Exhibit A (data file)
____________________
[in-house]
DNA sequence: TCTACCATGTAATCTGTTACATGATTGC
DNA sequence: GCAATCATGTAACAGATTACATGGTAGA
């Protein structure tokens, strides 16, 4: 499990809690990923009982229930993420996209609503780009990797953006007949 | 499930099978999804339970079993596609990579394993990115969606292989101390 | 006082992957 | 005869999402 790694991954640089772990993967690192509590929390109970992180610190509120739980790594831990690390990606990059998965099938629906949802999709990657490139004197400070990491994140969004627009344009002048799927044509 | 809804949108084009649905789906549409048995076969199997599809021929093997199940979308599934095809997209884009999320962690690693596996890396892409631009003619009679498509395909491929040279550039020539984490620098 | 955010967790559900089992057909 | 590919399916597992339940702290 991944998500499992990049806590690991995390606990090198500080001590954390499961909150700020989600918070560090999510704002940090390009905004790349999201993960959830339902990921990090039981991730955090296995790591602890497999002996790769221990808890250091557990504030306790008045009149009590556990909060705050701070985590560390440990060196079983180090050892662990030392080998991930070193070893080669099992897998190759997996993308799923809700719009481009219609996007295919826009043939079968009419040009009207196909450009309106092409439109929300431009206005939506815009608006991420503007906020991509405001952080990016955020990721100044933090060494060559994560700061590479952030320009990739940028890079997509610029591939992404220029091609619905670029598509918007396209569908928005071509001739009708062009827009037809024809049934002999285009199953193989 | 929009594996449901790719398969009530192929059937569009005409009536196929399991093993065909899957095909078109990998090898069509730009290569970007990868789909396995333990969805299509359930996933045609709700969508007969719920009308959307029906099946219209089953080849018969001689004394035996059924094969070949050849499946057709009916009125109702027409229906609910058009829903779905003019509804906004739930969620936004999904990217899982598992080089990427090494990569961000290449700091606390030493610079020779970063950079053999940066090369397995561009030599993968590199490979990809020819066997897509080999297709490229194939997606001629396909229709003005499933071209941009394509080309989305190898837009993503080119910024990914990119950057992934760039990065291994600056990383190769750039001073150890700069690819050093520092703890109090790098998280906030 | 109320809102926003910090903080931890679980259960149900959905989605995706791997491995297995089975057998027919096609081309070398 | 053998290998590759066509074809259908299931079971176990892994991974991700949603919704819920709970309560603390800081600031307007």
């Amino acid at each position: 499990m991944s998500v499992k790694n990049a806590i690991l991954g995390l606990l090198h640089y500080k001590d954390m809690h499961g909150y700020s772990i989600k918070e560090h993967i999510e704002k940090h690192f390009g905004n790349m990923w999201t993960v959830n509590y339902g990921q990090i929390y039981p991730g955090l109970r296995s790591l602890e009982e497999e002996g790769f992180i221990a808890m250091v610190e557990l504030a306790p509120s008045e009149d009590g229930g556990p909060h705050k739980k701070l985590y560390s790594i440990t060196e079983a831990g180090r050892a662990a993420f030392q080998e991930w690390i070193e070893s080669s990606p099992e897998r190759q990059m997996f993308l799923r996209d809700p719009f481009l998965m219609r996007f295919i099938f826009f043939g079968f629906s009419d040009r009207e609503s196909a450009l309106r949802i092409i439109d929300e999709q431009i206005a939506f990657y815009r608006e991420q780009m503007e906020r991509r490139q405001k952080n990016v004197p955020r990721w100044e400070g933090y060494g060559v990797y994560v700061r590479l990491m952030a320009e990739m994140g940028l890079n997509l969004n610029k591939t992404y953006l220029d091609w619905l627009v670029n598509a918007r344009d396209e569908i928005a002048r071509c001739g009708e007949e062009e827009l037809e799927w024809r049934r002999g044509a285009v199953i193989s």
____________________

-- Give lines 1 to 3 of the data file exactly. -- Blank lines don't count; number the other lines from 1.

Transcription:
[in-house]
DNA sequence: TCTACCATGTAATCTGTTACATGATTGC
DNA sequence: GCAATCATGTAACAGATTACATGGTAGA